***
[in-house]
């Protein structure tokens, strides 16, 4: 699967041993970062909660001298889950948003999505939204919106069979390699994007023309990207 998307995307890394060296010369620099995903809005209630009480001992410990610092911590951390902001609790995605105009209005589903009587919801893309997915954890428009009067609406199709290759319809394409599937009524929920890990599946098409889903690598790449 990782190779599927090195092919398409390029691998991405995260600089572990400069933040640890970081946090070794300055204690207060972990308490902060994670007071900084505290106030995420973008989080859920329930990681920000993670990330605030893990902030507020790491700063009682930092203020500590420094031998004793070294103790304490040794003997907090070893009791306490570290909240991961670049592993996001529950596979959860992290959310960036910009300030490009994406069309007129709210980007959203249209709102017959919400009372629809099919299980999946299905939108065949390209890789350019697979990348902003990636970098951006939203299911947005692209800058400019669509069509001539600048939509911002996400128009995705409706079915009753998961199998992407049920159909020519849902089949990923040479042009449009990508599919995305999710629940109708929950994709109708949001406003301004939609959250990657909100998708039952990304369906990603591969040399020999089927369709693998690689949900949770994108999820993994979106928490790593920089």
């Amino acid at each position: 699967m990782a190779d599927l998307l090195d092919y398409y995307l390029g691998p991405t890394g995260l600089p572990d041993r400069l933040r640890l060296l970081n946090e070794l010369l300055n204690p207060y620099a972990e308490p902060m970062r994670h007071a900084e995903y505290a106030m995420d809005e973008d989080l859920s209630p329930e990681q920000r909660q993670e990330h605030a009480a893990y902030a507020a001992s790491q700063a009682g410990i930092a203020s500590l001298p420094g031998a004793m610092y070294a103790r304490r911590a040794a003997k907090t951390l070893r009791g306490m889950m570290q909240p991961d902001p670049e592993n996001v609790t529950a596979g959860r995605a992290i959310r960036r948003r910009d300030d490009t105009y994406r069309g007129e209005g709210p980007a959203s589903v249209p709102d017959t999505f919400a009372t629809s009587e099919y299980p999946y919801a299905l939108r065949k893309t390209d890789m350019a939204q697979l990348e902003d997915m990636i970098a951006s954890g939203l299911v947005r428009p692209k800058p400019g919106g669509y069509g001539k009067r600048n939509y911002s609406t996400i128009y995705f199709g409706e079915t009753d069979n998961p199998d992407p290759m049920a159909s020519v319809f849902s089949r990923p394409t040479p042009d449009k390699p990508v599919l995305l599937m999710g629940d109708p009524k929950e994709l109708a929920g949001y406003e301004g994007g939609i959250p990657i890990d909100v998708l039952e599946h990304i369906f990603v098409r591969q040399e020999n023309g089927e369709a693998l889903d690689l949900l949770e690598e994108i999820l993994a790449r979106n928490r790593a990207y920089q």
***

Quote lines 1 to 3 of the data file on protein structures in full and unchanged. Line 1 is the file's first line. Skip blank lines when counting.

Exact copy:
[in-house]
């Protein structure tokens, strides 16, 4: 699967041993970062909660001298889950948003999505939204919106069979390699994007023309990207 998307995307890394060296010369620099995903809005209630009480001992410990610092911590951390902001609790995605105009209005589903009587919801893309997915954890428009009067609406199709290759319809394409599937009524929920890990599946098409889903690598790449 990782190779599927090195092919398409390029691998991405995260600089572990400069933040640890970081946090070794300055204690207060972990308490902060994670007071900084505290106030995420973008989080859920329930990681920000993670990330605030893990902030507020790491700063009682930092203020500590420094031998004793070294103790304490040794003997907090070893009791306490570290909240991961670049592993996001529950596979959860992290959310960036910009300030490009994406069309007129709210980007959203249209709102017959919400009372629809099919299980999946299905939108065949390209890789350019697979990348902003990636970098951006939203299911947005692209800058400019669509069509001539600048939509911002996400128009995705409706079915009753998961199998992407049920159909020519849902089949990923040479042009449009990508599919995305999710629940109708929950994709109708949001406003301004939609959250990657909100998708039952990304369906990603591969040399020999089927369709693998690689949900949770994108999820993994979106928490790593920089």
């Amino acid at each position: 699967m990782a190779d599927l998307l090195d092919y398409y995307l390029g691998p991405t890394g995260l600089p572990d041993r400069l933040r640890l060296l970081n946090e070794l010369l300055n204690p207060y620099a972990e308490p902060m970062r994670h007071a900084e995903y505290a106030m995420d809005e973008d989080l859920s209630p329930e990681q920000r909660q993670e990330h605030a009480a893990y902030a507020a001992s790491q700063a009682g410990i930092a203020s500590l001298p420094g031998a004793m610092y070294a103790r304490r911590a040794a003997k907090t951390l070893r009791g306490m889950m570290q909240p991961d902001p670049e592993n996001v609790t529950a596979g959860r995605a992290i959310r960036r948003r910009d300030d490009t105009y994406r069309g007129e209005g709210p980007a959203s589903v249209p709102d017959t999505f919400a009372t629809s009587e099919y299980p999946y919801a299905l939108r065949k893309t390209d890789m350019a939204q697979l990348e902003d997915m990636i970098a951006s954890g939203l299911v947005r428009p692209k800058p400019g919106g669509y069509g001539k009067r600048n939509y911002s609406t996400i128009y995705f199709g409706e079915t009753d069979n998961p199998d992407p290759m049920a159909s020519v319809f849902s089949r990923p394409t040479p042009d449009k390699p990508v599919l995305l599937m999710g629940d109708p009524k929950e994709l109708a929920g949001y406003e301004g994007g939609i959250p990657i890990d909100v998708l039952e599946h990304i369906f990603v098409r591969q040399e020999n023309g089927e369709a693998l889903d690689l949900l949770e690598e994108i999820l993994a790449r979106n928490r790593a990207y920089q």